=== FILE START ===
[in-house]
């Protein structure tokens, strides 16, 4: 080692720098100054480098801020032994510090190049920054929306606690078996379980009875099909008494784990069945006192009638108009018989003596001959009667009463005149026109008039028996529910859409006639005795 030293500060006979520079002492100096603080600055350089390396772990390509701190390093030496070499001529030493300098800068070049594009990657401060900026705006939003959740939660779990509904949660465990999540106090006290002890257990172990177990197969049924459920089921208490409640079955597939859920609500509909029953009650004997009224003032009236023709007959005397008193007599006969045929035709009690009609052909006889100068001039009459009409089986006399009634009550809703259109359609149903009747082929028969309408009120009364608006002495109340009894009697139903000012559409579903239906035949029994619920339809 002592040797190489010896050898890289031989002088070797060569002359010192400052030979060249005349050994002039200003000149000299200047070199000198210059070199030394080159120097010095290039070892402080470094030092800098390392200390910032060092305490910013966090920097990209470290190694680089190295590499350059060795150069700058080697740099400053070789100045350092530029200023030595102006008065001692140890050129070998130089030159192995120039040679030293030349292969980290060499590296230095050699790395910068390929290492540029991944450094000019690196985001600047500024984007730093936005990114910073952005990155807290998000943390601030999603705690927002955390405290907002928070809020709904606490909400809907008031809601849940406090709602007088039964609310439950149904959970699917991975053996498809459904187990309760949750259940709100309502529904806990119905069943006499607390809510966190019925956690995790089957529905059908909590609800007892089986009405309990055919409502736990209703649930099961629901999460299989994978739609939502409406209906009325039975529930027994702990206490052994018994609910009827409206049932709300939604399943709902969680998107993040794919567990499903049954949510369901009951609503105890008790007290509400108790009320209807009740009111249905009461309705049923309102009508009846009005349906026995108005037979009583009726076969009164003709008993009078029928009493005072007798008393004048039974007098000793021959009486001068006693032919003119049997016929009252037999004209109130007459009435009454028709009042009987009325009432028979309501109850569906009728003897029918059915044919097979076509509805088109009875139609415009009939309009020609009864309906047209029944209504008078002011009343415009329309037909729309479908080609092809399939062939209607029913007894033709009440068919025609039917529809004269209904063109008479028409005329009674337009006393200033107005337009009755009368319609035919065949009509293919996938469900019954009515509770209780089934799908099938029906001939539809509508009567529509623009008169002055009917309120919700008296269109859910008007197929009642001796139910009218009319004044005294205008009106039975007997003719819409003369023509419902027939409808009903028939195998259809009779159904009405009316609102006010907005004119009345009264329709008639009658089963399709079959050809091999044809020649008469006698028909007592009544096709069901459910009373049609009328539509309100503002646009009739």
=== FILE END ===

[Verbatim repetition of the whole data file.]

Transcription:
[in-house]
């Protein structure tokens, strides 16, 4: 080692720098100054480098801020032994510090190049920054929306606690078996379980009875099909008494784990069945006192009638108009018989003596001959009667009463005149026109008039028996529910859409006639005795 030293500060006979520079002492100096603080600055350089390396772990390509701190390093030496070499001529030493300098800068070049594009990657401060900026705006939003959740939660779990509904949660465990999540106090006290002890257990172990177990197969049924459920089921208490409640079955597939859920609500509909029953009650004997009224003032009236023709007959005397008193007599006969045929035709009690009609052909006889100068001039009459009409089986006399009634009550809703259109359609149903009747082929028969309408009120009364608006002495109340009894009697139903000012559409579903239906035949029994619920339809 002592040797190489010896050898890289031989002088070797060569002359010192400052030979060249005349050994002039200003000149000299200047070199000198210059070199030394080159120097010095290039070892402080470094030092800098390392200390910032060092305490910013966090920097990209470290190694680089190295590499350059060795150069700058080697740099400053070789100045350092530029200023030595102006008065001692140890050129070998130089030159192995120039040679030293030349292969980290060499590296230095050699790395910068390929290492540029991944450094000019690196985001600047500024984007730093936005990114910073952005990155807290998000943390601030999603705690927002955390405290907002928070809020709904606490909400809907008031809601849940406090709602007088039964609310439950149904959970699917991975053996498809459904187990309760949750259940709100309502529904806990119905069943006499607390809510966190019925956690995790089957529905059908909590609800007892089986009405309990055919409502736990209703649930099961629901999460299989994978739609939502409406209906009325039975529930027994702990206490052994018994609910009827409206049932709300939604399943709902969680998107993040794919567990499903049954949510369901009951609503105890008790007290509400108790009320209807009740009111249905009461309705049923309102009508009846009005349906026995108005037979009583009726076969009164003709008993009078029928009493005072007798008393004048039974007098000793021959009486001068006693032919003119049997016929009252037999004209109130007459009435009454028709009042009987009325009432028979309501109850569906009728003897029918059915044919097979076509509805088109009875139609415009009939309009020609009864309906047209029944209504008078002011009343415009329309037909729309479908080609092809399939062939209607029913007894033709009440068919025609039917529809004269209904063109008479028409005329009674337009006393200033107005337009009755009368319609035919065949009509293919996938469900019954009515509770209780089934799908099938029906001939539809509508009567529509623009008169002055009917309120919700008296269109859910008007197929009642001796139910009218009319004044005294205008009106039975007997003719819409003369023509419902027939409808009903028939195998259809009779159904009405009316609102006010907005004119009345009264329709008639009658089963399709079959050809091999044809020649008469006698028909007592009544096709069901459910009373049609009328539509309100503002646009009739």